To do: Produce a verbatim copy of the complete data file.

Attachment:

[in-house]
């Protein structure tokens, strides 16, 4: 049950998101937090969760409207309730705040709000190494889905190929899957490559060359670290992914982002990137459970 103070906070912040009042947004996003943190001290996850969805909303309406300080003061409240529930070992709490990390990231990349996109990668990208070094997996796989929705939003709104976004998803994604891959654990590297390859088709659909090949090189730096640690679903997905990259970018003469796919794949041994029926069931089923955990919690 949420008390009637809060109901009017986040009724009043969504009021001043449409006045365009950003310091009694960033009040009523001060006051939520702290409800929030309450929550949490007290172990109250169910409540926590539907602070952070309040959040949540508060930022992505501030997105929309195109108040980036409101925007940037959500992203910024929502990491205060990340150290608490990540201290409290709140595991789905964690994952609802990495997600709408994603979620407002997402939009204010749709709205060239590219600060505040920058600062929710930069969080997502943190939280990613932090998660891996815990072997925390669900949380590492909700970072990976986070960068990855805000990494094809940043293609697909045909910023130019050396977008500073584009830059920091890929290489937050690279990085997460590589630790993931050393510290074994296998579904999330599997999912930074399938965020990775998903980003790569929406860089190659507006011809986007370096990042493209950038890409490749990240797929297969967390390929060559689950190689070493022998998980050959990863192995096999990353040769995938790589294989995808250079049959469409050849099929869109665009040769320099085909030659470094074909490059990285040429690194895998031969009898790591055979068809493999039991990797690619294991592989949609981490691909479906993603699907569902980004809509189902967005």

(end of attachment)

[in-house]
């Protein structure tokens, strides 16, 4: 049950998101937090969760409207309730705040709000190494889905190929899957490559060359670290992914982002990137459970 103070906070912040009042947004996003943190001290996850969805909303309406300080003061409240529930070992709490990390990231990349996109990668990208070094997996796989929705939003709104976004998803994604891959654990590297390859088709659909090949090189730096640690679903997905990259970018003469796919794949041994029926069931089923955990919690 949420008390009637809060109901009017986040009724009043969504009021001043449409006045365009950003310091009694960033009040009523001060006051939520702290409800929030309450929550949490007290172990109250169910409540926590539907602070952070309040959040949540508060930022992505501030997105929309195109108040980036409101925007940037959500992203910024929502990491205060990340150290608490990540201290409290709140595991789905964690994952609802990495997600709408994603979620407002997402939009204010749709709205060239590219600060505040920058600062929710930069969080997502943190939280990613932090998660891996815990072997925390669900949380590492909700970072990976986070960068990855805000990494094809940043293609697909045909910023130019050396977008500073584009830059920091890929290489937050690279990085997460590589630790993931050393510290074994296998579904999330599997999912930074399938965020990775998903980003790569929406860089190659507006011809986007370096990042493209950038890409490749990240797929297969967390390929060559689950190689070493022998998980050959990863192995096999990353040769995938790589294989995808250079049959469409050849099929869109665009040769320099085909030659470094074909490059990285040429690194895998031969009898790591055979068809493999039991990797690619294991592989949609981490691909479906993603699907569902980004809509189902967005």